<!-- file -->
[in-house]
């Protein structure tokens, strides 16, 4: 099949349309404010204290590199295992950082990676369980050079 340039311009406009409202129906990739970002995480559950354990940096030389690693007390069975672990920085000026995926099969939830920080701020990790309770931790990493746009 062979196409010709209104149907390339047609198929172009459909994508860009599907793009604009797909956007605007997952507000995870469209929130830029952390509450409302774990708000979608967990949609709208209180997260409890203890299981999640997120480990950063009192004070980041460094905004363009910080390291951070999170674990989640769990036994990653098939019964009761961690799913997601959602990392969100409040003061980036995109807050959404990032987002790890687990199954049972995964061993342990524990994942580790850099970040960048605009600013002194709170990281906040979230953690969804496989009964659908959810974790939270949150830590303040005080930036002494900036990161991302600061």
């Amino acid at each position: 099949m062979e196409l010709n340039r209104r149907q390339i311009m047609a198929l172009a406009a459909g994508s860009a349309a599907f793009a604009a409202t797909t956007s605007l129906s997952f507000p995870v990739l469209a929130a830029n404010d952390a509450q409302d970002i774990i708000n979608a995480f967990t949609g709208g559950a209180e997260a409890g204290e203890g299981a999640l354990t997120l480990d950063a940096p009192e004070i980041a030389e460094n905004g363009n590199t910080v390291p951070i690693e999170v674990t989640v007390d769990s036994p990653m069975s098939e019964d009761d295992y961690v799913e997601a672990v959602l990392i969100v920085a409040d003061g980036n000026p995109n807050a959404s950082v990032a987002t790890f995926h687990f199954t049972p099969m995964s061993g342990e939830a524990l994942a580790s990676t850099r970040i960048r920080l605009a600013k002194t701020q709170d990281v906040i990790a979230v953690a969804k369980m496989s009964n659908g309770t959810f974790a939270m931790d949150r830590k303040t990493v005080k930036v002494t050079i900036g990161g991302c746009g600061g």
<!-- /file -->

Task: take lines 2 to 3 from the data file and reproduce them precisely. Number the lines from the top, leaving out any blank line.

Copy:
């Protein structure tokens, strides 16, 4: 099949349309404010204290590199295992950082990676369980050079 340039311009406009409202129906990739970002995480559950354990940096030389690693007390069975672990920085000026995926099969939830920080701020990790309770931790990493746009 062979196409010709209104149907390339047609198929172009459909994508860009599907793009604009797909956007605007997952507000995870469209929130830029952390509450409302774990708000979608967990949609709208209180997260409890203890299981999640997120480990950063009192004070980041460094905004363009910080390291951070999170674990989640769990036994990653098939019964009761961690799913997601959602990392969100409040003061980036995109807050959404990032987002790890687990199954049972995964061993342990524990994942580790850099970040960048605009600013002194709170990281906040979230953690969804496989009964659908959810974790939270949150830590303040005080930036002494900036990161991302600061």
């Amino acid at each position: 099949m062979e196409l010709n340039r209104r149907q390339i311009m047609a198929l172009a406009a459909g994508s860009a349309a599907f793009a604009a409202t797909t956007s605007l129906s997952f507000p995870v990739l469209a929130a830029n404010d952390a509450q409302d970002i774990i708000n979608a995480f967990t949609g709208g559950a209180e997260a409890g204290e203890g299981a999640l354990t997120l480990d950063a940096p009192e004070i980041a030389e460094n905004g363009n590199t910080v390291p951070i690693e999170v674990t989640v007390d769990s036994p990653m069975s098939e019964d009761d295992y961690v799913e997601a672990v959602l990392i969100v920085a409040d003061g980036n000026p995109n807050a959404s950082v990032a987002t790890f995926h687990f199954t049972p099969m995964s061993g342990e939830a524990l994942a580790s990676t850099r970040i960048r920080l605009a600013k002194t701020q709170d990281v906040i990790a979230v953690a969804k369980m496989s009964n659908g309770t959810f974790a939270m931790d949150r830590k303040t990493v005080k930036v002494t050079i900036g990161g991302c746009g600061g």